Third, the use of selection criteria for RCTs limits the general applicability of the findings, which is of great importance. However, selection criteria improve the uniformity of the population, which is essential since a given intervention may benefit some patients but not others. For instance, short-duration intravenous antibiotic therapy is beneficial in patients with septic shock , but can be deleterious in those with other presentations . A survey done in the UK assessed the experience of trial recruiters regarding the interpretation and application of eligibility criteria . The main issues reported by the respondents were lack of clarity about what each inclusion and non-inclusion criterion meant, feasibility challenges in assessing the eligibility criteria by obtaining the appropriate investigations within the required timeframe, and uncertainty about whether the criteria were necessary.
The limitations of our study include the retrospective design. Selection and classification bias can occur during medical chart review. More specifically, we were unable to study the subgroup of patients excluded for reasons outside the control of the trial designer. Most of these patients had vulnerability markers such as young age, absence of health insurance, and being under guardianship. Consequently, although the pathophysiology of cardiac arrest is probably similar in this vulnerable subgroup to that in included patients, the treatments and outcomes may differ in ways that might have biased the present study. Although the day-90 functional outcome was usually determined during a telephone interview, this method may have resulted in overestimation of good functional outcomes compared to blinded assessment by a neuropsychologist trained for this specific evaluation. Finally, when comparing patients who did vs. did not receive specific interventions, we were unable to adjust for acute illness severity at ICU admission as assessed by an appropriate score such as the CAHP  or OHCA , as the data needed to determine these scores were not consistently available in the medical charts.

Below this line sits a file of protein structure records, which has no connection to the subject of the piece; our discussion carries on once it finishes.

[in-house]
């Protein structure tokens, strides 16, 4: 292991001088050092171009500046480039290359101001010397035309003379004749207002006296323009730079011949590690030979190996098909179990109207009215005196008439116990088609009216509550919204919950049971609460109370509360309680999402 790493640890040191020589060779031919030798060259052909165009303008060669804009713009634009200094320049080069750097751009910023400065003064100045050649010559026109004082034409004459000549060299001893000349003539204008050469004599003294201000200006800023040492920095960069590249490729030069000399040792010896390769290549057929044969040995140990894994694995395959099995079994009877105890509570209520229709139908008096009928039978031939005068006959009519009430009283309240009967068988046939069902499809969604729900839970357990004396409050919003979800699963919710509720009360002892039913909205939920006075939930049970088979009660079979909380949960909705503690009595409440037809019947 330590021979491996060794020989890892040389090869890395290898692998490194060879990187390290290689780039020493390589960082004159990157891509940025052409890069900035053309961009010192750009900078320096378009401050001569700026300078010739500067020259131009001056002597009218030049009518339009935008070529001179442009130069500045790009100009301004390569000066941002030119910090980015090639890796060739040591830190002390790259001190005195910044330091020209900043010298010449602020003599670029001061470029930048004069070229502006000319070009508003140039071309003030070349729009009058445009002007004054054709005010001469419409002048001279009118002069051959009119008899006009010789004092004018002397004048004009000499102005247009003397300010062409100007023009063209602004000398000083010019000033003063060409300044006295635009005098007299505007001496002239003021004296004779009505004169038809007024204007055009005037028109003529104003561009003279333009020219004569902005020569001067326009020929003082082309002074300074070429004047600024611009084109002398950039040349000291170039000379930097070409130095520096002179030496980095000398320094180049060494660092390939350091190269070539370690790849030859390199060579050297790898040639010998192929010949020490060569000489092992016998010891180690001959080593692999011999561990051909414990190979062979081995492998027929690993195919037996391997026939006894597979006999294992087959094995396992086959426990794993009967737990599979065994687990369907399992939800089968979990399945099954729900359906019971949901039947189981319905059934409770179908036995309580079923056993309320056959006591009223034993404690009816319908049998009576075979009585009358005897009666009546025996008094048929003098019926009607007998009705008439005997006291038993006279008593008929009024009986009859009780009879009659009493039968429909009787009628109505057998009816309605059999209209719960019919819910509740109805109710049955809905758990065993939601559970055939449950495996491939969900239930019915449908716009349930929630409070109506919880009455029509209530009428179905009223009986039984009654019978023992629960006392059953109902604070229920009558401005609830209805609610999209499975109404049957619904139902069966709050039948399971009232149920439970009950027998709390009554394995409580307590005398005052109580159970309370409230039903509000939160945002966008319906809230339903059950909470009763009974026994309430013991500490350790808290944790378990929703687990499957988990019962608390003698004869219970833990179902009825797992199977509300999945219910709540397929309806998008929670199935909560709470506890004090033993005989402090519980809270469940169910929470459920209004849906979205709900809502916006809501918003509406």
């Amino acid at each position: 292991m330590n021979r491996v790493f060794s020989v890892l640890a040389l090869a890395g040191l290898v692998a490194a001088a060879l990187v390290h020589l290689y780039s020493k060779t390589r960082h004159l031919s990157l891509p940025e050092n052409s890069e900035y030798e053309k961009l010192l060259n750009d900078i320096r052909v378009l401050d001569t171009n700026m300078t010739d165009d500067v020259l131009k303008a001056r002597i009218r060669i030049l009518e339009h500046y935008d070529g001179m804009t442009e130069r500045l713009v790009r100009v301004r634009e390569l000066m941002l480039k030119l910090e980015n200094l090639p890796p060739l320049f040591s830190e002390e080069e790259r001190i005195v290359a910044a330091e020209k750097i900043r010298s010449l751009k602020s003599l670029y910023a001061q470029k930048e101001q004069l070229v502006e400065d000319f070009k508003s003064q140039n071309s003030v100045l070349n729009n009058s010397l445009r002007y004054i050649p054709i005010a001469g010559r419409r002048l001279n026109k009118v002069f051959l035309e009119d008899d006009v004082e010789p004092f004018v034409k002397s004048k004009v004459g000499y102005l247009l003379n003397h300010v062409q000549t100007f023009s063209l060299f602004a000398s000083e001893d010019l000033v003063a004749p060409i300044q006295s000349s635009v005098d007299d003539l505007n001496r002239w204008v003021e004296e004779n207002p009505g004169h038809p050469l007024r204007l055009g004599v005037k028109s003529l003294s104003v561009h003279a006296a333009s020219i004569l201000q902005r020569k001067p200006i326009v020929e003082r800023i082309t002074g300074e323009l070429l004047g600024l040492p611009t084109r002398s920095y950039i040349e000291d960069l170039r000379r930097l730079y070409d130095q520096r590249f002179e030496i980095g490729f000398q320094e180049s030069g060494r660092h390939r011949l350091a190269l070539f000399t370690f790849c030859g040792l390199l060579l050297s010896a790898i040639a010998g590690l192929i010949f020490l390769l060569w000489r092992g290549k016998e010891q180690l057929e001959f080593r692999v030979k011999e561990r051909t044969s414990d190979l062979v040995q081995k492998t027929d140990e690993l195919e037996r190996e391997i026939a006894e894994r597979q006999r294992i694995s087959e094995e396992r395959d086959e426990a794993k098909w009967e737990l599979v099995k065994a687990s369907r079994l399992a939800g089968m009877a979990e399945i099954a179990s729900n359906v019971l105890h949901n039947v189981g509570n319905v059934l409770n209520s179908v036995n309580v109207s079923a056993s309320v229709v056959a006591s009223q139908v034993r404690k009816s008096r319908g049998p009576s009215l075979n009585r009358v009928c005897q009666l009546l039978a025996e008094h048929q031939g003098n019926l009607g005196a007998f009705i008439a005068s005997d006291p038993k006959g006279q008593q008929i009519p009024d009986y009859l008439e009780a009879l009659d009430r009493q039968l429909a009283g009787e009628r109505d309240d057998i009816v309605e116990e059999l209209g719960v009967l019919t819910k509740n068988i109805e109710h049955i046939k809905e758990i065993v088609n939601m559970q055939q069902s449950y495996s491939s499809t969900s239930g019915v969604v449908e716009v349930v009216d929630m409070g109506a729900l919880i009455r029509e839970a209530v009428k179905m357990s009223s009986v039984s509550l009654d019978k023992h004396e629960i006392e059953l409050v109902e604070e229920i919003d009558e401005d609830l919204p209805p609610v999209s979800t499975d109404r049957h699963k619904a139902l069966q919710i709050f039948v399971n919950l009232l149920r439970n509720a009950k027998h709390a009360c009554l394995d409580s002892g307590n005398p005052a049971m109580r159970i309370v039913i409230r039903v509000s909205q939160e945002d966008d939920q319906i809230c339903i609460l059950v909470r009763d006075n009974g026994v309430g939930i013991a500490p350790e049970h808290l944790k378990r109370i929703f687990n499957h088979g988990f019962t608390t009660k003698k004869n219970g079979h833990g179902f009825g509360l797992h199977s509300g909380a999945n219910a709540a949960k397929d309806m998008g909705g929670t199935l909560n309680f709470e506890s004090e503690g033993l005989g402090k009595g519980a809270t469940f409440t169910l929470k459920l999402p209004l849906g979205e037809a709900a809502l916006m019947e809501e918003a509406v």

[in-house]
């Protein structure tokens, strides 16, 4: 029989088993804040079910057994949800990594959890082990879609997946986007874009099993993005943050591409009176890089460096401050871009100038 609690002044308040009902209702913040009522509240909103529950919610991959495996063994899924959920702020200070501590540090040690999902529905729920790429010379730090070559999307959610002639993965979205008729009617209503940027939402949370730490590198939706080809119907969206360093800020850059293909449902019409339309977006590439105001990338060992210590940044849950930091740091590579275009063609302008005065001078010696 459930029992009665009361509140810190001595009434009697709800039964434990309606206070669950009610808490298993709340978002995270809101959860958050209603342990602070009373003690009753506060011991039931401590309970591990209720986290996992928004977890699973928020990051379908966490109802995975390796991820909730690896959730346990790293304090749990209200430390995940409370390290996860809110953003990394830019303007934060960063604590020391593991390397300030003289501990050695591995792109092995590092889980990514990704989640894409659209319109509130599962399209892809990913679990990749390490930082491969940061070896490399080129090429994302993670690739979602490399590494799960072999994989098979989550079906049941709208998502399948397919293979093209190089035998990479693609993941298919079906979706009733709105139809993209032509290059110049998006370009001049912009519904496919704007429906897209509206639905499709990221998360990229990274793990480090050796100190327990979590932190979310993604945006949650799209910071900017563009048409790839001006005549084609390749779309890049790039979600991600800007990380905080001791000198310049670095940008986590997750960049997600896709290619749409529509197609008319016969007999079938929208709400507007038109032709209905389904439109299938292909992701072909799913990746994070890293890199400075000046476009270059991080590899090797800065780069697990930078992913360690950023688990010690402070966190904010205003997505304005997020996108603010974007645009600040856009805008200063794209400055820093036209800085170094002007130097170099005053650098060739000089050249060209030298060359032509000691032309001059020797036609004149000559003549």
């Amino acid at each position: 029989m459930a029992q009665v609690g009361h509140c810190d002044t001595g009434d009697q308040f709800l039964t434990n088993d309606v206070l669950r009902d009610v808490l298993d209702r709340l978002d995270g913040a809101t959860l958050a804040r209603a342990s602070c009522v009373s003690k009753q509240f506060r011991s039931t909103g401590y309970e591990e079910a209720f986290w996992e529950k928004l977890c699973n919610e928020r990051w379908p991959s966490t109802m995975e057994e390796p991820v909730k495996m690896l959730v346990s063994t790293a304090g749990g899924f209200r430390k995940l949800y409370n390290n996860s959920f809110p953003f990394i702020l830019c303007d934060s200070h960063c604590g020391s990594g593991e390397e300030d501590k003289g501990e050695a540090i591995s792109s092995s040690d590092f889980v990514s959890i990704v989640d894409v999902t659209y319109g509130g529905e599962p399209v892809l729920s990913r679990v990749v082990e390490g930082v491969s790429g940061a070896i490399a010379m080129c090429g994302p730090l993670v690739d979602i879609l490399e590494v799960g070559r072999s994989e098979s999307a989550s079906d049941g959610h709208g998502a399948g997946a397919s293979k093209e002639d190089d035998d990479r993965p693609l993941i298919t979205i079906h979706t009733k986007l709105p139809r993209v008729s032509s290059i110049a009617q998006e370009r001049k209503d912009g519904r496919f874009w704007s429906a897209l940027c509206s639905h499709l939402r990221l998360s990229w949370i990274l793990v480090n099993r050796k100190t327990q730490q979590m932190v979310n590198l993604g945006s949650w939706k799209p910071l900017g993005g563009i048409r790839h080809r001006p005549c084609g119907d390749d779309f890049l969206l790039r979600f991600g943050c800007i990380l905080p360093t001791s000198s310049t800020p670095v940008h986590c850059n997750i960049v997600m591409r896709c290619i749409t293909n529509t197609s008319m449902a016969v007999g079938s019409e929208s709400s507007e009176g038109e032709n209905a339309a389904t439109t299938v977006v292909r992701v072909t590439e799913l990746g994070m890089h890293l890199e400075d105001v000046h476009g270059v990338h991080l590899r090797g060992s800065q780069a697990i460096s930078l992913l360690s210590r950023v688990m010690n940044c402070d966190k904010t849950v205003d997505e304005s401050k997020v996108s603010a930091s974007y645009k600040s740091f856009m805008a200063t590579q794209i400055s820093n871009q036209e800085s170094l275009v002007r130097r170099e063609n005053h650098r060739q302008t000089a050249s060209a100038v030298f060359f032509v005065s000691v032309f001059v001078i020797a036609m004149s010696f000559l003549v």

Further investigations are needed to help translate clinical research findings to the real-life setting. In the specific case of cardiac arrest, whether lowering the body temperature or preventing fever is the most effective intervention should be determined. Finally, given the heterogeneity of cardiac-arrest patients, studies are needed to identify the subgroups most likely to benefit from specific interventions.
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We thank the healthcare staff and research nurses at the trial sites; A. Wolfe, MD, for assistance in preparing and reviewing the manuscript; and S. Martin PharmD, for reviewing the manuscript.
Supported by independent research grants from the French Ministry of Health, the nonprofit healthcare institution Centre Hospitalier Departement de la Vendee, and the Laerdal foundation. The funders had no role in the study design or conduct; data collection, management, analysis, or interpretation; preparation, review, or approval of the manuscript; or decision to submit the manuscript for publication.
All authors have completed and submitted the ICMJE Form for disclosure of potential conflicts of interest. Dr. Lascarrou reports lecture fees from BD and Zoll. Others authors declare no conflict of interest.
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Lascarrou, J.B., Muller, G., Quenot, JP. et al. Insights from patients screened but not randomised in the HYPERION trial. Ann. Intensive Care 11, 156 (2021). https://doi.org/10.1186/s13613-021-00947-w